My very first practice with the Colorado Chill, a semi-pro women's basketball team that folded in 2006, I was on the same team as Hammon during a scrimmage. (She played three seasons for the Chill, in a league that ran opposite the WNBA season.) Hammon had no clue who I was; I, of course, knew exactly who she was, as she'd just recently exploded with the New York Liberty, earning a spot in the 2003 WNBA All-Star Game after going undrafted out of Colorado State.
About three minutes into the scrimmage, during a break in play, Hammon walked over to me and said the following, pretty much verbatim: "So it seems like you're most effective as a spot-up shooter. Why don't you start on the wing and find the open space when I drive -- I'll get you the ball."
In that split second, I realized that she had scouted my game and processed exactly how I might be most effective and also exactly how she could take advantage of my strengths. Translation: In just a few minutes, she knew about as much about my game as I knew.
As a player, Hammon has never been particularly fast or quick -- she'd be the first to say the same. And yet her knowledge of the angles of the game -- the court seemed to appear to her like a backgammon board -- ensured you could never keep her from the basket. The harder you tried, the faster you went, the more she slowed down and exploited everything you thought you knew. Whatever way you were clearly leaning, or even thinking about leaning, she had already processed, and was already moving toward the open space.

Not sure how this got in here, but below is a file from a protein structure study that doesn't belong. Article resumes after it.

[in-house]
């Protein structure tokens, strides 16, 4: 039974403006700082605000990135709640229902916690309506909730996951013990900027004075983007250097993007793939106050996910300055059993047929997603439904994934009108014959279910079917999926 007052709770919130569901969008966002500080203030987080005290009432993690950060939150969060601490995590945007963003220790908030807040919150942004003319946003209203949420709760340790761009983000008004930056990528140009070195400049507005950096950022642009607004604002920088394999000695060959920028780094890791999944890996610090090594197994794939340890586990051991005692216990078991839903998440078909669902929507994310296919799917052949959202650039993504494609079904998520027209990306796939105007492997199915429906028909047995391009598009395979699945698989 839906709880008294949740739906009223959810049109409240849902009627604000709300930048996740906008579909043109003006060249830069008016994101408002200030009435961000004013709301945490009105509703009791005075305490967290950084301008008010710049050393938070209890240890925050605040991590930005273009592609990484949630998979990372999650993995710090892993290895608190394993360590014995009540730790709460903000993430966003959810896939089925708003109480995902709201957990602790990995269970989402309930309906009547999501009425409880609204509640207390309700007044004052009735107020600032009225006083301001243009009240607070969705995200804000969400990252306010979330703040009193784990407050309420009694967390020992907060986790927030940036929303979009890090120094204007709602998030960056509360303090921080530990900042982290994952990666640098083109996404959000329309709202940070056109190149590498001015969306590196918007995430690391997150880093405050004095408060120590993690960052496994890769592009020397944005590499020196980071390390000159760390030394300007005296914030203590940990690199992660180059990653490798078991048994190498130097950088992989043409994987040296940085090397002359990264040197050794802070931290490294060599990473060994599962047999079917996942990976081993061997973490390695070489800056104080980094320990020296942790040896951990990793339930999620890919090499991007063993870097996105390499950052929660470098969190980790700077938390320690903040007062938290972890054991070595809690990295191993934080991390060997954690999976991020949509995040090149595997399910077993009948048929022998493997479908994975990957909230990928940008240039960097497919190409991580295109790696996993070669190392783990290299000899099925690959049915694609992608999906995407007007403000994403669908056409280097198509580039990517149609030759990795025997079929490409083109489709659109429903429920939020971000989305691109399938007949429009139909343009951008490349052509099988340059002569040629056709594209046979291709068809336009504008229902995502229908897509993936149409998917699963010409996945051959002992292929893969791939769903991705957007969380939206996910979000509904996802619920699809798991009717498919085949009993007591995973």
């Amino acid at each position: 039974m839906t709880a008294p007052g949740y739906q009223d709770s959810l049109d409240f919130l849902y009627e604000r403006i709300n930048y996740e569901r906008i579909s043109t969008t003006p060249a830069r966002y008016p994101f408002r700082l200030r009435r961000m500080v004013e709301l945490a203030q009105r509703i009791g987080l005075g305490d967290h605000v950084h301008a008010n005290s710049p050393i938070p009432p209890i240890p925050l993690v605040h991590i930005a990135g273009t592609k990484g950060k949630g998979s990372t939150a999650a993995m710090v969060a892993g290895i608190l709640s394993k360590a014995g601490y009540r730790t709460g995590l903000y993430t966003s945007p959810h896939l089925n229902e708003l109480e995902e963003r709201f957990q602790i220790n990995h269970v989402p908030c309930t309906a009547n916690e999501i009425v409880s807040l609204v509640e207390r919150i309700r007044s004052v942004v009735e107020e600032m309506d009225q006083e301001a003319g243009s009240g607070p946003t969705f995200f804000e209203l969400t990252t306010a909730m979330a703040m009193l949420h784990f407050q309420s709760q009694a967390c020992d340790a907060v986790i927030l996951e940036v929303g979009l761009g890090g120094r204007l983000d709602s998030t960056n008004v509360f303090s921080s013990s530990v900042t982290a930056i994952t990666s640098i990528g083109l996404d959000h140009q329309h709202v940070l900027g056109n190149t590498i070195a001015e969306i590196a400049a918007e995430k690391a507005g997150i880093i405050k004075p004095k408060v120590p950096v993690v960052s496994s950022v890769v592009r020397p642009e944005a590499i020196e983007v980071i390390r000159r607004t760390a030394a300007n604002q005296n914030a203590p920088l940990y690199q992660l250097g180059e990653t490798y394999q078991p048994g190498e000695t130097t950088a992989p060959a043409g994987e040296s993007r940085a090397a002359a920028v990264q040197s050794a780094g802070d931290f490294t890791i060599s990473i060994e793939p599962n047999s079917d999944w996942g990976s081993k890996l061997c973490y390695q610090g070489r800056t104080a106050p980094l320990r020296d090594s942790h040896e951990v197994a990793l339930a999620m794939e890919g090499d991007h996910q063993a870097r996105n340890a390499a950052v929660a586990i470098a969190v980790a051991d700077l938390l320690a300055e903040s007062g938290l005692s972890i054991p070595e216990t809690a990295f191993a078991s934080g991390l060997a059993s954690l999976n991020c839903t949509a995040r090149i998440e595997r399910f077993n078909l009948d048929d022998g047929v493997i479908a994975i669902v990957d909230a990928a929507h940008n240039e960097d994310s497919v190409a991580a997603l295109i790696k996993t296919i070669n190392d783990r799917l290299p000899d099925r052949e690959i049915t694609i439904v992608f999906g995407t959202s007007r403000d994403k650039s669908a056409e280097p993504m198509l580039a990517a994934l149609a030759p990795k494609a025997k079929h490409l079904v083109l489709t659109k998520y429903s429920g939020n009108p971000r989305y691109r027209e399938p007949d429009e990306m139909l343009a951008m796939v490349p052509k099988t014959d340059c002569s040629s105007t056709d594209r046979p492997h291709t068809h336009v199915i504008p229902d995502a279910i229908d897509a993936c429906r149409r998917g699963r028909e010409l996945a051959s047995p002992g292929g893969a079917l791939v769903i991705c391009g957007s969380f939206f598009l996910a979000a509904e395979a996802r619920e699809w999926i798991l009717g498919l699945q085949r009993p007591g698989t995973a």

In the coming days, people will talk about what it means that the NBA now has a female assistant coach. They'll wonder if the players will give respect to a woman, if they'll scoff at her advice because she's never played above the rim, if they'll dismiss her scouting report because she doesn't know what it really feels like to try to guard LeBron James.
These are the things that will be talked about by people who aren't in the gym with the Spurs. Because I'm sure the people in the gym with the Spurs know one thing, very clearly, and it's the same thing everyone who has ever been around Hammon knows.
She was always going to be a coach.
So why not start at the highest level?